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Pharmacy inspections

Inspection reports and learning from inspections

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Effective use of monitoring and review mechanisms and a culture of learning from incidents.

Pharmacy type


Pharmacy context

A pharmacy within a large residential area with a significant proportion of elderly customers. Approximately 10,000 prescriptions per month. Other services include: Minor Ailments Service; Methadone; Chronic Medication Service (CMS) and smoking cessation services.

Relevant standards

  • 1.2 - The safety and quality of pharmacy services are regularly reviewed and monitored
  • 2.4 - There is a culture of openness, honesty and learning

Why this is notable practice

The pharmacy employs good review and monitoring processes, so that the risks associated with pharmacy services are identified and managed. This includes sharing of learning from near misses across all branches.

How the pharmacy did this

A signature audit trail enabled the final checker to provide immediate feedback to staff following a near miss or incident. The near misses and incidents were recorded by staff themselves so that they could reflect on the error. The ACT reviewed all of the near misses and the findings were shared with all of the staff at regular monthly near miss review meetings so that the staff were aware of the risks and were involved in agreeing actions to avoid re-occurrences. Staff described the near miss process as being a no blame process and it was to underpin learning and to reduce risk. All of the near miss data was forwarded on to a central office where a further analysis of area data was conducted. Each pharmacy had been asked to provide their top six near miss trends and this had been analysed. The following actions had been taken in light of near miss trends across all branches:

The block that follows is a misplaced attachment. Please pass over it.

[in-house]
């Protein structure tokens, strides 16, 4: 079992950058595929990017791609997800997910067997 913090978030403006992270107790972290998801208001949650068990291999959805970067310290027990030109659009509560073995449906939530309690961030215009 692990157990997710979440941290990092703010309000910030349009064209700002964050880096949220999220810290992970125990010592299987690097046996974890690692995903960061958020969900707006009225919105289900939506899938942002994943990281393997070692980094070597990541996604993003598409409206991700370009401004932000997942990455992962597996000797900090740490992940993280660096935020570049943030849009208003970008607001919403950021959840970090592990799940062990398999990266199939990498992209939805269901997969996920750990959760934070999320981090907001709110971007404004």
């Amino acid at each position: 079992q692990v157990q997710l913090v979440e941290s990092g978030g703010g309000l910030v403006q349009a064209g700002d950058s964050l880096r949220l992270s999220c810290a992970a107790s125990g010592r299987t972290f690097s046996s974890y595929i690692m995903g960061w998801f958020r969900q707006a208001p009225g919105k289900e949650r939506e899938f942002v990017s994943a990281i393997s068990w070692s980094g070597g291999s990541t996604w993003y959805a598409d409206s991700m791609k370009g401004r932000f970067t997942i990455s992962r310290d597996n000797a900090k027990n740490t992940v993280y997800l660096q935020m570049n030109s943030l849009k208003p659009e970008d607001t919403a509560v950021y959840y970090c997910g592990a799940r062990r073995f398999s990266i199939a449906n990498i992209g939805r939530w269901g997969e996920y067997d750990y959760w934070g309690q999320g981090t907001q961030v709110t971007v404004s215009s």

- Red ‘select with care’ labels applied to the Quetiapine shelf as the 100mg and 200mg packaging was very similar and to the Tramadol shelf as there had been an unacceptable level of errors between the capsules and the tablets.

- Following an unacceptable level of errors by trainees they were given additional training and had also re-read the dispensing SOPs.

The pharmacy had an incident reporting process, and when a patient reported an incident, the pharmacist was expected to undertake an investigation and submit a report to the superintendent’s office. There had been a recent incident when Tramadol had been dispensed instead of Trazadone and a red ‘select with care’ label had been applied to the shelves. The dispenser had also been informed and had re-read the SOPs.

What difference this made to patients

The sharing of trends in near misses and incidents across branches enables the pharmacy to take action to reduce the risk of common errors and therefore the potential for patient safety incidents.

Highlighted standards

We have identified the standards most likely and least likely to be met in inspections, and highlighted examples of notable practice for each of these standards; to help everyone learn from others and to support continuous improvement:

  1. 1.1 Risk management
  2. 1.2 Reviewing and monitoring the safety of services
  3. 4.2 Safe and effective service delivery
  4. 4.3 Sourcing and safe, secure management of medicines and devices
  5. 2.2 Staff skills and qualifications